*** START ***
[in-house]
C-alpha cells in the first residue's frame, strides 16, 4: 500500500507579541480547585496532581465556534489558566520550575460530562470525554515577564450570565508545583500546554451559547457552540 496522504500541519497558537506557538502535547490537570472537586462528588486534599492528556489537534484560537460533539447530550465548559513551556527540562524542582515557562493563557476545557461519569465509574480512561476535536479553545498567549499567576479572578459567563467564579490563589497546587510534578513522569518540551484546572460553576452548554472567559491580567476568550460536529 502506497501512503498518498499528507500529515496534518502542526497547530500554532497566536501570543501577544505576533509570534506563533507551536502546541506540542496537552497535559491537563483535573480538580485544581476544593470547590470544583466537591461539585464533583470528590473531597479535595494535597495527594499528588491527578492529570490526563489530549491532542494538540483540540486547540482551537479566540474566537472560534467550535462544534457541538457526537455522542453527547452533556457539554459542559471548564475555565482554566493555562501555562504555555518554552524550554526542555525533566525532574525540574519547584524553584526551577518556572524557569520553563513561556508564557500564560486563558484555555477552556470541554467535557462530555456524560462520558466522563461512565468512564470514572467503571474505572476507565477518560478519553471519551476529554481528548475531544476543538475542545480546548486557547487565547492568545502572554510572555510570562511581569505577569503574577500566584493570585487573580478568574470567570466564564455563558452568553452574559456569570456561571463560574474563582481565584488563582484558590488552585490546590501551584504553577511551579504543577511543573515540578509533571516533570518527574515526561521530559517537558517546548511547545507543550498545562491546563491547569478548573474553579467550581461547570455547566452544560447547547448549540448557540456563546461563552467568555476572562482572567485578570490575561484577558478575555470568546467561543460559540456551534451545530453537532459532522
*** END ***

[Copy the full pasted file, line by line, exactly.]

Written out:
[in-house]
C-alpha cells in the first residue's frame, strides 16, 4: 500500500507579541480547585496532581465556534489558566520550575460530562470525554515577564450570565508545583500546554451559547457552540 496522504500541519497558537506557538502535547490537570472537586462528588486534599492528556489537534484560537460533539447530550465548559513551556527540562524542582515557562493563557476545557461519569465509574480512561476535536479553545498567549499567576479572578459567563467564579490563589497546587510534578513522569518540551484546572460553576452548554472567559491580567476568550460536529 502506497501512503498518498499528507500529515496534518502542526497547530500554532497566536501570543501577544505576533509570534506563533507551536502546541506540542496537552497535559491537563483535573480538580485544581476544593470547590470544583466537591461539585464533583470528590473531597479535595494535597495527594499528588491527578492529570490526563489530549491532542494538540483540540486547540482551537479566540474566537472560534467550535462544534457541538457526537455522542453527547452533556457539554459542559471548564475555565482554566493555562501555562504555555518554552524550554526542555525533566525532574525540574519547584524553584526551577518556572524557569520553563513561556508564557500564560486563558484555555477552556470541554467535557462530555456524560462520558466522563461512565468512564470514572467503571474505572476507565477518560478519553471519551476529554481528548475531544476543538475542545480546548486557547487565547492568545502572554510572555510570562511581569505577569503574577500566584493570585487573580478568574470567570466564564455563558452568553452574559456569570456561571463560574474563582481565584488563582484558590488552585490546590501551584504553577511551579504543577511543573515540578509533571516533570518527574515526561521530559517537558517546548511547545507543550498545562491546563491547569478548573474553579467550581461547570455547566452544560447547547448549540448557540456563546461563552467568555476572562482572567485578570490575561484577558478575555470568546467561543460559540456551534451545530453537532459532522